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**Additional info for Homotopy theory: An Introduction to Algebraic Topology (Pure and Applied Mathematics 64)**

**Example text**

Choose x , y E X and consider all paths p : Z -+ X with p ( 0 ) = x and p(1) = y (Fig. 1). Write n ( X ; x , y ) for the set of all homotopy classes of such paths relative to the end points. ) Thus n ( X ; x, x ) = nl(X, x ) . Our understanding of nl(X, *) is greatly facilitated by an organization of its elements into a group, which we now describe. We will define the composition of two based paths. This will induce a composition among the path classes. More generally, suppose we are given two paths p1 and p z subject only to the requirement thatpz(0) =pl(l).

X, and relations rl(xl,. , x,,) = 1, . . , rk(xl, . . , x,) = 1, and G2 is defined by generators y,, . . , y m and relations sl(yl, . . , y,) = 1, . . , s,(y,, . . , y,) = 1. Suppose finally that G is generated by zl, . . , zj. Then G, *G G, has as generators XI, and as relations r,, .. , X n > Y 1 , . . 3 Ym 7 . . , r k , s,, . . , s l , andfi(zi)f2 (zi)-' for 1 I i 5 j . 7. Calculating the Fundamental Group 44 Proof Let G be the group defined by these generators and relations above.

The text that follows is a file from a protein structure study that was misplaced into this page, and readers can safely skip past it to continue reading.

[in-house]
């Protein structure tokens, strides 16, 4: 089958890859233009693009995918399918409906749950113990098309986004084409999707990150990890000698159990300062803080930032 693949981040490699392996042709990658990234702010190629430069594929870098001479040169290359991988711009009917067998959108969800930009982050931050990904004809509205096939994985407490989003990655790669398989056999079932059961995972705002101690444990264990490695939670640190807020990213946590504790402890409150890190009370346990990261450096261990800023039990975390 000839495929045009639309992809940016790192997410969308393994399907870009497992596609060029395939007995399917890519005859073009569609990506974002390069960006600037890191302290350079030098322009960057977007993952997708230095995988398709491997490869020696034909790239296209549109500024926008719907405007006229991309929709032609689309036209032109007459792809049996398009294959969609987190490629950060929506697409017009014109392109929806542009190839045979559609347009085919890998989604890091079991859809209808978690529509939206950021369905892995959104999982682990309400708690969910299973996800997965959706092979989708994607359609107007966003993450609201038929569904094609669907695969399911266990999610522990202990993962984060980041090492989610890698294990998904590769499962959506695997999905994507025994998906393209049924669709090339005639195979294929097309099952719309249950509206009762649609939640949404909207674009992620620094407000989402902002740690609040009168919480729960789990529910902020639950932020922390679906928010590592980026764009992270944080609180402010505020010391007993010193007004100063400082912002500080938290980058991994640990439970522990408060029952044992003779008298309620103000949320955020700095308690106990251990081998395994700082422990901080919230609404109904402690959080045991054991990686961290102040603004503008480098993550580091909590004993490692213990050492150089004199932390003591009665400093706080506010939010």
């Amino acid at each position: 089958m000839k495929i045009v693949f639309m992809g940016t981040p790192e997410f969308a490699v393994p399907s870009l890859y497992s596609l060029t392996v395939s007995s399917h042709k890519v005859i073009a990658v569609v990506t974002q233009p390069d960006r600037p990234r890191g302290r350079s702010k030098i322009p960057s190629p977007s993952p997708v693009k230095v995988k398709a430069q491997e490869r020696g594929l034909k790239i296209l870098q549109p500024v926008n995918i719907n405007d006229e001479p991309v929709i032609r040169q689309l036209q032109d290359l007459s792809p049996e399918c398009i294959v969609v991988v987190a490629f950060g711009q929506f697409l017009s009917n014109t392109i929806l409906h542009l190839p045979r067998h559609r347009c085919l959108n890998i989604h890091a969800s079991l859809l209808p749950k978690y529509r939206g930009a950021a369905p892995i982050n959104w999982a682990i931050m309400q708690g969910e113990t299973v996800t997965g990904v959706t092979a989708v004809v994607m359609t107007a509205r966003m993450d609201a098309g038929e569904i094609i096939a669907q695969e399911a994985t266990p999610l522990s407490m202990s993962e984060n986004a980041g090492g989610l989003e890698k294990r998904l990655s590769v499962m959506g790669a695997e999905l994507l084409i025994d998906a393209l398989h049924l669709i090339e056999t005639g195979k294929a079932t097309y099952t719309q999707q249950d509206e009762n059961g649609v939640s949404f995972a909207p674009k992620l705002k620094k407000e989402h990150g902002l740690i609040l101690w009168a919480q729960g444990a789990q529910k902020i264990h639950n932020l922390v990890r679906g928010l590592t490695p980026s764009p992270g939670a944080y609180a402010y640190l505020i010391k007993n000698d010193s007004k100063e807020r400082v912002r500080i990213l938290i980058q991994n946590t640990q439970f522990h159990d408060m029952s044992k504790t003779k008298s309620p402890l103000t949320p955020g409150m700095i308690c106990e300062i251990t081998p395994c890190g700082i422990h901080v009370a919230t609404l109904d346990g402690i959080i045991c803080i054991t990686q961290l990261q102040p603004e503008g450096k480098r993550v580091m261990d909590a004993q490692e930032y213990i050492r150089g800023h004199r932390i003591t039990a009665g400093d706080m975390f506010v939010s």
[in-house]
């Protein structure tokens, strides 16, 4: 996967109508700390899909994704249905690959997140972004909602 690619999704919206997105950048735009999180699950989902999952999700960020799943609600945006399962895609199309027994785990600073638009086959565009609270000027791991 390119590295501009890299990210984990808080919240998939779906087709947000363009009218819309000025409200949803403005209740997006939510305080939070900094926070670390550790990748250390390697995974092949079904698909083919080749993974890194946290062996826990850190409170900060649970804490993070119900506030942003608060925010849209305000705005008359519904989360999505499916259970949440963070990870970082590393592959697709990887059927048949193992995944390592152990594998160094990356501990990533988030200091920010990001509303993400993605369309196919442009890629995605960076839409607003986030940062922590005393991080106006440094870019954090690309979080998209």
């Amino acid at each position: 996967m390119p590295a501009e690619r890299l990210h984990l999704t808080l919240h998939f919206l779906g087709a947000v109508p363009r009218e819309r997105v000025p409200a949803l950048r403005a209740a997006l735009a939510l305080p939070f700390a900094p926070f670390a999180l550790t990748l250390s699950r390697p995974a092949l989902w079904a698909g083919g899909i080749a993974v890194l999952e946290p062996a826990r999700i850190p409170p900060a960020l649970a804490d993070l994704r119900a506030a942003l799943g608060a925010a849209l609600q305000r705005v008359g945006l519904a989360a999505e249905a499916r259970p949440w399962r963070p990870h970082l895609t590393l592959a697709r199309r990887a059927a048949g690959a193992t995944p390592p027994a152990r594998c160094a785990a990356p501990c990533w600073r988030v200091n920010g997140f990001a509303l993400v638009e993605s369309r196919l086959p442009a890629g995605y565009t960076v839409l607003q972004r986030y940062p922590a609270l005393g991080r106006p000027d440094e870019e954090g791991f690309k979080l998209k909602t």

1 as follows. ) a, 7 Calculating the Fundamental Group We have done nothing, so far, to calculate nl(X) except in the most trivial cases. In this section we shall consider two methods of calculating n, and give some applications. The first method (covering spaces) is quite geometric and allows one to work from a conjecture based on intuition to the answer. It is absolutely useless in proving that a space is simply connected. The second method (the Van Kampen theorem) is analytical and somewhat more complicated, but can be easily used to show that spaces (such as S" for n 2 1) are simply connected.